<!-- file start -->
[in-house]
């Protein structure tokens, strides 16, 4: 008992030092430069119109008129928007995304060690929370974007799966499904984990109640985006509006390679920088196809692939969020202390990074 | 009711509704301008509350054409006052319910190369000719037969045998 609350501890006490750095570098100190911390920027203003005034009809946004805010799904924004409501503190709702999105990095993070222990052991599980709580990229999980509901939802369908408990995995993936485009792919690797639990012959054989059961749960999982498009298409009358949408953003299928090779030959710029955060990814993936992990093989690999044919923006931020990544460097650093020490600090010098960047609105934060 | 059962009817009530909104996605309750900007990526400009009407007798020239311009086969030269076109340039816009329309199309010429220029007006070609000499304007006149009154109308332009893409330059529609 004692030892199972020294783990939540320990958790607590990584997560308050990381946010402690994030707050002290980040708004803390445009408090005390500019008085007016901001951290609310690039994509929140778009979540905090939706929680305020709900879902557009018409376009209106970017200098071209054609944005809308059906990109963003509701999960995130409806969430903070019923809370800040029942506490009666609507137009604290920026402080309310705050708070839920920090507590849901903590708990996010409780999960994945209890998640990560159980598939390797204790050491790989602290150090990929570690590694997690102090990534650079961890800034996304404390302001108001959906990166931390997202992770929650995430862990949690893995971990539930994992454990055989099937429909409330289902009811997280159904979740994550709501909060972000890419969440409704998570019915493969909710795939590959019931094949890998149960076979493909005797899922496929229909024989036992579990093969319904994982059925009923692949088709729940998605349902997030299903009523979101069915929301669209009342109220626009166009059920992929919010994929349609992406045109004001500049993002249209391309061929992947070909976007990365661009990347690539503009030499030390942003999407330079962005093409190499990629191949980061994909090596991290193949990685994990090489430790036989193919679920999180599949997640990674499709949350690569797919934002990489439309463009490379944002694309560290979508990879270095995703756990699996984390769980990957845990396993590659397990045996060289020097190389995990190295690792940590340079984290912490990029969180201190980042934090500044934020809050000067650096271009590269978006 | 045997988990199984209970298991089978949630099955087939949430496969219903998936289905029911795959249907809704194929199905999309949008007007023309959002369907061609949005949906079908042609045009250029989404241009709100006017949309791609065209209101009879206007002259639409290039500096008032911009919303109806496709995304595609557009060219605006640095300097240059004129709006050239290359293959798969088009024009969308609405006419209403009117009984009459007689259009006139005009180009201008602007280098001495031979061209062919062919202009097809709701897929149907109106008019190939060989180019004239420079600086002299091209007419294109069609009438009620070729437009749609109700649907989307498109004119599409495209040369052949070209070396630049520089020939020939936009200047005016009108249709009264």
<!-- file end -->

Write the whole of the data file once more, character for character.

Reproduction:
[in-house]
């Protein structure tokens, strides 16, 4: 008992030092430069119109008129928007995304060690929370974007799966499904984990109640985006509006390679920088196809692939969020202390990074 | 009711509704301008509350054409006052319910190369000719037969045998 609350501890006490750095570098100190911390920027203003005034009809946004805010799904924004409501503190709702999105990095993070222990052991599980709580990229999980509901939802369908408990995995993936485009792919690797639990012959054989059961749960999982498009298409009358949408953003299928090779030959710029955060990814993936992990093989690999044919923006931020990544460097650093020490600090010098960047609105934060 | 059962009817009530909104996605309750900007990526400009009407007798020239311009086969030269076109340039816009329309199309010429220029007006070609000499304007006149009154109308332009893409330059529609 004692030892199972020294783990939540320990958790607590990584997560308050990381946010402690994030707050002290980040708004803390445009408090005390500019008085007016901001951290609310690039994509929140778009979540905090939706929680305020709900879902557009018409376009209106970017200098071209054609944005809308059906990109963003509701999960995130409806969430903070019923809370800040029942506490009666609507137009604290920026402080309310705050708070839920920090507590849901903590708990996010409780999960994945209890998640990560159980598939390797204790050491790989602290150090990929570690590694997690102090990534650079961890800034996304404390302001108001959906990166931390997202992770929650995430862990949690893995971990539930994992454990055989099937429909409330289902009811997280159904979740994550709501909060972000890419969440409704998570019915493969909710795939590959019931094949890998149960076979493909005797899922496929229909024989036992579990093969319904994982059925009923692949088709729940998605349902997030299903009523979101069915929301669209009342109220626009166009059920992929919010994929349609992406045109004001500049993002249209391309061929992947070909976007990365661009990347690539503009030499030390942003999407330079962005093409190499990629191949980061994909090596991290193949990685994990090489430790036989193919679920999180599949997640990674499709949350690569797919934002990489439309463009490379944002694309560290979508990879270095995703756990699996984390769980990957845990396993590659397990045996060289020097190389995990190295690792940590340079984290912490990029969180201190980042934090500044934020809050000067650096271009590269978006 | 045997988990199984209970298991089978949630099955087939949430496969219903998936289905029911795959249907809704194929199905999309949008007007023309959002369907061609949005949906079908042609045009250029989404241009709100006017949309791609065209209101009879206007002259639409290039500096008032911009919303109806496709995304595609557009060219605006640095300097240059004129709006050239290359293959798969088009024009969308609405006419209403009117009984009459007689259009006139005009180009201008602007280098001495031979061209062919062919202009097809709701897929149907109106008019190939060989180019004239420079600086002299091209007419294109069609009438009620070729437009749609109700649907989307498109004119599409495209040369052949070209070396630049520089020939020939936009200047005016009108249709009264």